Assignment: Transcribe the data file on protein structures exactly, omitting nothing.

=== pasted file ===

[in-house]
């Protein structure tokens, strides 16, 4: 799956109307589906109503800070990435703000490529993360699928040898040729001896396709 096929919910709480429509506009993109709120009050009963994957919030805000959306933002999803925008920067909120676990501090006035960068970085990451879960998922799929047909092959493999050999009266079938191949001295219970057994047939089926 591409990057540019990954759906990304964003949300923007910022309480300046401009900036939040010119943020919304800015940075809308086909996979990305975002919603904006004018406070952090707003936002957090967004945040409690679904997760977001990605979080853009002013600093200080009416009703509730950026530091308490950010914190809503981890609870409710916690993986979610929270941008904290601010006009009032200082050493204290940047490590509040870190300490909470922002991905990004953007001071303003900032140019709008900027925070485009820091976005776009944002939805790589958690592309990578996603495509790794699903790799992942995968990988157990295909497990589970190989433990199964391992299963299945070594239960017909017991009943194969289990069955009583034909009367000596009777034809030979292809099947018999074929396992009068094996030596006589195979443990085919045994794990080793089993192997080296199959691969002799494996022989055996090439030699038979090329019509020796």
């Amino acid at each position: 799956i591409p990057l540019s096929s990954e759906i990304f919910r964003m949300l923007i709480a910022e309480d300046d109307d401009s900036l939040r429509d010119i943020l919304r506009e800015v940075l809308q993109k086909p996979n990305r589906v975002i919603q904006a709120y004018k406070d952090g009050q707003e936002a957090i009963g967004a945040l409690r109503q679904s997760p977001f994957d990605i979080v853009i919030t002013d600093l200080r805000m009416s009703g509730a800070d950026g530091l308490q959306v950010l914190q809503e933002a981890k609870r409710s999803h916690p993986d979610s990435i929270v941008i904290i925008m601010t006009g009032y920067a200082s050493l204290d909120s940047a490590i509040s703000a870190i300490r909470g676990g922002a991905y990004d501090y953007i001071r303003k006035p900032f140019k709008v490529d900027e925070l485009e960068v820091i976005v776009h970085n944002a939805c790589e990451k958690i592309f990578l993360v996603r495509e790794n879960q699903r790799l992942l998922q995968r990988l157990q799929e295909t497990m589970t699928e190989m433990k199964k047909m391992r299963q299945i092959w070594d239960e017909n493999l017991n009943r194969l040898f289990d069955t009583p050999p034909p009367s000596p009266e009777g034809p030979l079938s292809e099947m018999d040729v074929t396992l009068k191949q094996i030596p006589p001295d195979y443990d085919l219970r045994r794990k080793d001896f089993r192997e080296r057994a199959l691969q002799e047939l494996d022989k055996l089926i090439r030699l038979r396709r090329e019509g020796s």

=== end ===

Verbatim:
[in-house]
């Protein structure tokens, strides 16, 4: 799956109307589906109503800070990435703000490529993360699928040898040729001896396709 096929919910709480429509506009993109709120009050009963994957919030805000959306933002999803925008920067909120676990501090006035960068970085990451879960998922799929047909092959493999050999009266079938191949001295219970057994047939089926 591409990057540019990954759906990304964003949300923007910022309480300046401009900036939040010119943020919304800015940075809308086909996979990305975002919603904006004018406070952090707003936002957090967004945040409690679904997760977001990605979080853009002013600093200080009416009703509730950026530091308490950010914190809503981890609870409710916690993986979610929270941008904290601010006009009032200082050493204290940047490590509040870190300490909470922002991905990004953007001071303003900032140019709008900027925070485009820091976005776009944002939805790589958690592309990578996603495509790794699903790799992942995968990988157990295909497990589970190989433990199964391992299963299945070594239960017909017991009943194969289990069955009583034909009367000596009777034809030979292809099947018999074929396992009068094996030596006589195979443990085919045994794990080793089993192997080296199959691969002799494996022989055996090439030699038979090329019509020796």
């Amino acid at each position: 799956i591409p990057l540019s096929s990954e759906i990304f919910r964003m949300l923007i709480a910022e309480d300046d109307d401009s900036l939040r429509d010119i943020l919304r506009e800015v940075l809308q993109k086909p996979n990305r589906v975002i919603q904006a709120y004018k406070d952090g009050q707003e936002a957090i009963g967004a945040l409690r109503q679904s997760p977001f994957d990605i979080v853009i919030t002013d600093l200080r805000m009416s009703g509730a800070d950026g530091l308490q959306v950010l914190q809503e933002a981890k609870r409710s999803h916690p993986d979610s990435i929270v941008i904290i925008m601010t006009g009032y920067a200082s050493l204290d909120s940047a490590i509040s703000a870190i300490r909470g676990g922002a991905y990004d501090y953007i001071r303003k006035p900032f140019k709008v490529d900027e925070l485009e960068v820091i976005v776009h970085n944002a939805c790589e990451k958690i592309f990578l993360v996603r495509e790794n879960q699903r790799l992942l998922q995968r990988l157990q799929e295909t497990m589970t699928e190989m433990k199964k047909m391992r299963q299945i092959w070594d239960e017909n493999l017991n009943r194969l040898f289990d069955t009583p050999p034909p009367s000596p009266e009777g034809p030979l079938s292809e099947m018999d040729v074929t396992l009068k191949q094996i030596p006589p001295d195979y443990d085919l219970r045994r794990k080793d001896f089993r192997e080296r057994a199959l691969q002799e047939l494996d022989k055996l089926i090439r030699l038979r396709r090329e019509g020796s």